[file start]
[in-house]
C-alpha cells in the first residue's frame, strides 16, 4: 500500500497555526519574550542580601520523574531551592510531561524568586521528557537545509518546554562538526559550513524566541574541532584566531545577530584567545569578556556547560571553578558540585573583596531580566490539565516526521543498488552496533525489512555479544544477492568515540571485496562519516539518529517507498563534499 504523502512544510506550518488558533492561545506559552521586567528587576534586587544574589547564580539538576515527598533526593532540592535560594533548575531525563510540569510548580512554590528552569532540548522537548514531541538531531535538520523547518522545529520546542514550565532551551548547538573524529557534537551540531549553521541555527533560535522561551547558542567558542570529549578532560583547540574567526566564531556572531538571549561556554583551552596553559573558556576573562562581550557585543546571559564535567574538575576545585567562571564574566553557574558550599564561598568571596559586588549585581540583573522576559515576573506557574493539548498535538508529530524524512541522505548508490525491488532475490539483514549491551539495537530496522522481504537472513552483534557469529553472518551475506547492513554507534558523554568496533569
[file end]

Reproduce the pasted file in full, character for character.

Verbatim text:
[in-house]
C-alpha cells in the first residue's frame, strides 16, 4: 500500500497555526519574550542580601520523574531551592510531561524568586521528557537545509518546554562538526559550513524566541574541532584566531545577530584567545569578556556547560571553578558540585573583596531580566490539565516526521543498488552496533525489512555479544544477492568515540571485496562519516539518529517507498563534499 504523502512544510506550518488558533492561545506559552521586567528587576534586587544574589547564580539538576515527598533526593532540592535560594533548575531525563510540569510548580512554590528552569532540548522537548514531541538531531535538520523547518522545529520546542514550565532551551548547538573524529557534537551540531549553521541555527533560535522561551547558542567558542570529549578532560583547540574567526566564531556572531538571549561556554583551552596553559573558556576573562562581550557585543546571559564535567574538575576545585567562571564574566553557574558550599564561598568571596559586588549585581540583573522576559515576573506557574493539548498535538508529530524524512541522505548508490525491488532475490539483514549491551539495537530496522522481504537472513552483534557469529553472518551475506547492513554507534558523554568496533569